4. Chew with the non-dominant side of your mouth.

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Just like everyone has a dominant hand and a dominant foot, most people also have a dominant chewing side. At your next meal, try chewing on the opposite side. You'll both become more conscious of it and slower at it.

5. Or eat with your non-dominant hand.

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You may feel a bit clumsy gripping your fork with your non-dominant hand at first, but once get the hang of aiming food into your mouth, you'll appreciate the slow and thoughtful pace it forces upon you. Just don't cheat.

6. Call someone up while you eat.

Slow down your eating by engaging your mouth in another activity: talking. Eat with a friend or simply call someone up. Since you'll be talking (and ideally being mindful about not talking and eating at the same time), you'll be less likely to shove forkfuls of food into your mouth.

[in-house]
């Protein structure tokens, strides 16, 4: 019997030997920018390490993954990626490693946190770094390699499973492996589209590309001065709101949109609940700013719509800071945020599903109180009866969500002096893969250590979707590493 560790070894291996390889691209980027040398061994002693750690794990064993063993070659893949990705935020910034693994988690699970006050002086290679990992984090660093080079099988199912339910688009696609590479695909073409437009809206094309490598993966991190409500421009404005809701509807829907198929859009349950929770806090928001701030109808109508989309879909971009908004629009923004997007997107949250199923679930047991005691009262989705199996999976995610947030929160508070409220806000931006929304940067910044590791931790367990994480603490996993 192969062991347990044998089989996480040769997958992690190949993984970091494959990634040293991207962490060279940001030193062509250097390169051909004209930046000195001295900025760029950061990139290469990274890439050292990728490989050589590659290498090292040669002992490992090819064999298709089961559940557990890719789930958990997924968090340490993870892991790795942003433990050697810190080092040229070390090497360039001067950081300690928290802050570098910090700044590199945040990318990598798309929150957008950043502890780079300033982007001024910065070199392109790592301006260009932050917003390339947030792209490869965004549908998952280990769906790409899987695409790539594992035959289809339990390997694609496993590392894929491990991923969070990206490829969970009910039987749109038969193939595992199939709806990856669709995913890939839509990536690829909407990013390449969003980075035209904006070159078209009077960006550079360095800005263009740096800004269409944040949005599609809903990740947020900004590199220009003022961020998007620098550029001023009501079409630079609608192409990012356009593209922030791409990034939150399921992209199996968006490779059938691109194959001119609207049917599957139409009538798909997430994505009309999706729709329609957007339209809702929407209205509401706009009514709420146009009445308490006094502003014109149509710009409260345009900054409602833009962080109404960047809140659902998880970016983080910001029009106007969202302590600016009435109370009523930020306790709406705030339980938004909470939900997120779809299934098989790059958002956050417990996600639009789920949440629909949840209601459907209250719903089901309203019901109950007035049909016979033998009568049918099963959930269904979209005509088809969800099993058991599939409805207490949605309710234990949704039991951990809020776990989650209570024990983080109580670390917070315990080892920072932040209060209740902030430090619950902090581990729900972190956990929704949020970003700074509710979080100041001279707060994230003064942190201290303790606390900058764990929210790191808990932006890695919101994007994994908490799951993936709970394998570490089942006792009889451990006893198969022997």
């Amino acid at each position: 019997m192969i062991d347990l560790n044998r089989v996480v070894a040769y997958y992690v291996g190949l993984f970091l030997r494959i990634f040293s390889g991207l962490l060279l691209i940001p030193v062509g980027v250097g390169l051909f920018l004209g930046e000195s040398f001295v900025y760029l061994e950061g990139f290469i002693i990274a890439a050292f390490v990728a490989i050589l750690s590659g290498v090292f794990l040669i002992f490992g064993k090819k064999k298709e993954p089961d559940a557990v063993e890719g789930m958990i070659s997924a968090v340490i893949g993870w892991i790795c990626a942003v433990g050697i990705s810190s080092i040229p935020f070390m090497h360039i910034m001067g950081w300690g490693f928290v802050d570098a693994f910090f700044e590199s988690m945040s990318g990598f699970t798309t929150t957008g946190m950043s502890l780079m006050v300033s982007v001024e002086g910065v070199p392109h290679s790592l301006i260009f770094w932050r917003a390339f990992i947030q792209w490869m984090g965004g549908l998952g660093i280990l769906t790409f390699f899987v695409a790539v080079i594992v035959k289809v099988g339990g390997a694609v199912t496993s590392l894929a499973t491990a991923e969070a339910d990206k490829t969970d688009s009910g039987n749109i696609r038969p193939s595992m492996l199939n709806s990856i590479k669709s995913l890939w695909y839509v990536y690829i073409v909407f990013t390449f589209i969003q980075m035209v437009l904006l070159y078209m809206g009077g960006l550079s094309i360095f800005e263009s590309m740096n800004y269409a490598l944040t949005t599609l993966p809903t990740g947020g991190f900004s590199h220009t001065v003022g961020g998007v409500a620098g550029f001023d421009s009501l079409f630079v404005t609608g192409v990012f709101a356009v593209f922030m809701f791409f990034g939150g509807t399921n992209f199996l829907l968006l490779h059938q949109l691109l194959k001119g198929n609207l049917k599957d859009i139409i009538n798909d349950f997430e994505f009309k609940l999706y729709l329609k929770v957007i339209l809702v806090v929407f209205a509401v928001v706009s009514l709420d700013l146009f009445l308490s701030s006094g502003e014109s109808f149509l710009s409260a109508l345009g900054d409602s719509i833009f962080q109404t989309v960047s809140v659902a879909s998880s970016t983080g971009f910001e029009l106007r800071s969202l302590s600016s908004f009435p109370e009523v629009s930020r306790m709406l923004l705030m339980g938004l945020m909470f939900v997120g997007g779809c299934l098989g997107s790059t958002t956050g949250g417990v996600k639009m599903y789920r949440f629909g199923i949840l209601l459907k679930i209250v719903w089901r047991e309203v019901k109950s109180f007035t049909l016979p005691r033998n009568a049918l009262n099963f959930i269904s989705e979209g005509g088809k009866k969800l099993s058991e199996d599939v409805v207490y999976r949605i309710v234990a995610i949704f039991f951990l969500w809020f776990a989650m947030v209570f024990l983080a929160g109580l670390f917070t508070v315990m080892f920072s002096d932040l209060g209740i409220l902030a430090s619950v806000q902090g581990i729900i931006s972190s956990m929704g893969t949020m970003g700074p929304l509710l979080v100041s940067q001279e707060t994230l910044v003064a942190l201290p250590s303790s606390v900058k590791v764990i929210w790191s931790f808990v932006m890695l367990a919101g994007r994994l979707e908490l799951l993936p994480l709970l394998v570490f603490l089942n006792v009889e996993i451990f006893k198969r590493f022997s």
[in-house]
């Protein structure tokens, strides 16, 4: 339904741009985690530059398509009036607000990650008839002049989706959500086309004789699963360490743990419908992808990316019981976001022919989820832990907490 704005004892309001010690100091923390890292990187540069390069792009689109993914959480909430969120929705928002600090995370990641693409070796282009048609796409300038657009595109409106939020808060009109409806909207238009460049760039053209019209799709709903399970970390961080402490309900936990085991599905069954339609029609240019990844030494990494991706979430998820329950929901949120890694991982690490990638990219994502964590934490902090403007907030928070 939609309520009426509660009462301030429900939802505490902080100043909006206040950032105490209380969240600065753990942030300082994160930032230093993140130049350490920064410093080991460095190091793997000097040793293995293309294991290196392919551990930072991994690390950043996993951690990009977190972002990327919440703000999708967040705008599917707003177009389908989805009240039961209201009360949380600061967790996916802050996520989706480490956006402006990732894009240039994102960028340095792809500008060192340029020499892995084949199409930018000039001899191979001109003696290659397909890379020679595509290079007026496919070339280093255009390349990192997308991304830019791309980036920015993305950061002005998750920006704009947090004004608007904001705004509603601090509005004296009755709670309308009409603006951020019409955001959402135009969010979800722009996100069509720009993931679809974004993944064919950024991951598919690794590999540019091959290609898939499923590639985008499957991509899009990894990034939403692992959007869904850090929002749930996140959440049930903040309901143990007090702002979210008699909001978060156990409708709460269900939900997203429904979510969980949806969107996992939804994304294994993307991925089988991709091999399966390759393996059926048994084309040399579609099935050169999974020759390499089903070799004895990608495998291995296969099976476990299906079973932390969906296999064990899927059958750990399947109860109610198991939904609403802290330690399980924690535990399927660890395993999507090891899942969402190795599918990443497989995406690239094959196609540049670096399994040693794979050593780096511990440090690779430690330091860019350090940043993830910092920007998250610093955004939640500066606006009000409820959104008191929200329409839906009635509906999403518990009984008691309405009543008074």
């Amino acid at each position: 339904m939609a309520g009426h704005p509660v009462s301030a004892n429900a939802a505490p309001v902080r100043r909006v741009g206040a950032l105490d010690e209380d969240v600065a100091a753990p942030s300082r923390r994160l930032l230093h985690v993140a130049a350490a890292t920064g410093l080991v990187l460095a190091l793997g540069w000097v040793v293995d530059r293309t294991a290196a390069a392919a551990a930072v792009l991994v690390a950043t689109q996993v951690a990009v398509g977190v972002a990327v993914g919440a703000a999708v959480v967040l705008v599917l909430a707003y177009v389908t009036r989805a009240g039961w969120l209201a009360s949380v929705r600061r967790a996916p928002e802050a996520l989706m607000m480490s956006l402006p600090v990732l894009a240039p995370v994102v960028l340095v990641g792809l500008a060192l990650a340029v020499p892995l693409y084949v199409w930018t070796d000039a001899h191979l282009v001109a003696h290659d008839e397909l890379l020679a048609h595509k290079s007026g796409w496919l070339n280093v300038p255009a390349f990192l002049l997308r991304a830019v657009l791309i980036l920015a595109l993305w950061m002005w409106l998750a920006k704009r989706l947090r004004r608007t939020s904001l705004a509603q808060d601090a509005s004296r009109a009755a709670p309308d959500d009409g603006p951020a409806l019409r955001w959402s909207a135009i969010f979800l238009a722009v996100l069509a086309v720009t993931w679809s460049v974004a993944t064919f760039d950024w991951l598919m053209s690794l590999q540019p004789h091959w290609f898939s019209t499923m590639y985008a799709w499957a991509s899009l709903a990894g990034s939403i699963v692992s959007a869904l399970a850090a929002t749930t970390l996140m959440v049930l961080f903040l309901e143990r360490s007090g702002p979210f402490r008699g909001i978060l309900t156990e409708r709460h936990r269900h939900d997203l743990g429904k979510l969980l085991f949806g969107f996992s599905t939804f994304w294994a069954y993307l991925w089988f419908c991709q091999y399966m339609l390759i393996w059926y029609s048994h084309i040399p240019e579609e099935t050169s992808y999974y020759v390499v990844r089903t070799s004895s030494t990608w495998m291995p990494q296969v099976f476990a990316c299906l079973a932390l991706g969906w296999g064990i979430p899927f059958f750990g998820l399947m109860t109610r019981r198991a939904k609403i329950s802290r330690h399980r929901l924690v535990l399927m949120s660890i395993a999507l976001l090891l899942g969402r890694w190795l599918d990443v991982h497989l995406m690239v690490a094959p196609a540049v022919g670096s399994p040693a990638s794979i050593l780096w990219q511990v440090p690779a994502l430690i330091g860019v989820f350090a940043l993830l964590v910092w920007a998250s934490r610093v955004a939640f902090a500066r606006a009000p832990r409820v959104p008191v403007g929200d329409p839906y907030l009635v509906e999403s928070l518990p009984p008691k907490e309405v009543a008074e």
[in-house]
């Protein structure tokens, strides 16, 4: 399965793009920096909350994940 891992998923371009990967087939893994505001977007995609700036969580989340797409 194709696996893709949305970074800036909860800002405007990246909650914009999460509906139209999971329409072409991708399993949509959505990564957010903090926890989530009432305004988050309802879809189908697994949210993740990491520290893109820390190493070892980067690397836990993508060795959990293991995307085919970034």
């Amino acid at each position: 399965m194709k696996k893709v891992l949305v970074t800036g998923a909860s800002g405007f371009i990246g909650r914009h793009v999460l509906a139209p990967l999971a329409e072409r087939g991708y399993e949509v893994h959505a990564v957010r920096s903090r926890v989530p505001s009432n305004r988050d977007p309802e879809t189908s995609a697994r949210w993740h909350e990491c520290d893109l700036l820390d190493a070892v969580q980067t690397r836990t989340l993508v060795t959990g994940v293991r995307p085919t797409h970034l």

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Slow down your eating by engaging your mouth in another activity: talking. Eat with a friend or simply call someone up. Since you'll be talking (and ideally being mindful about not talking and eating at the same time), you'll be less likely to shove forkfuls of food into your mouth.

7. Eat at a table instead of your bed or a sofa.

When your body is upright and not scrunched up or laying horizontally on a sofa, it digests food at a faster pace and prevents acid reflux. What's more, positioning yourself on a hard chair and in front of a piece of furniture designed for the specific purpose of cradling your dish will encourage you to zone in on your meal and be more mindful about what you're putting in your mouth.
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When your body is upright and not scrunched up or laying horizontally on a sofa, it digests food at a faster pace and prevents acid reflux. What's more, positioning yourself on a hard chair and in front of a piece of furniture designed for the specific purpose of cradling your dish will encourage you to zone in on your meal and be more mindful about what you're putting in your mouth.

8. Set an intention at the beginning of every meal.

Before your next meal, try telling yourself, out loud, "I will chew every bite of food X amount of times" or "During this meal I will chew my food more slowly." You'd be surprised by how speaking a goal into the void will make future you feel more accountable.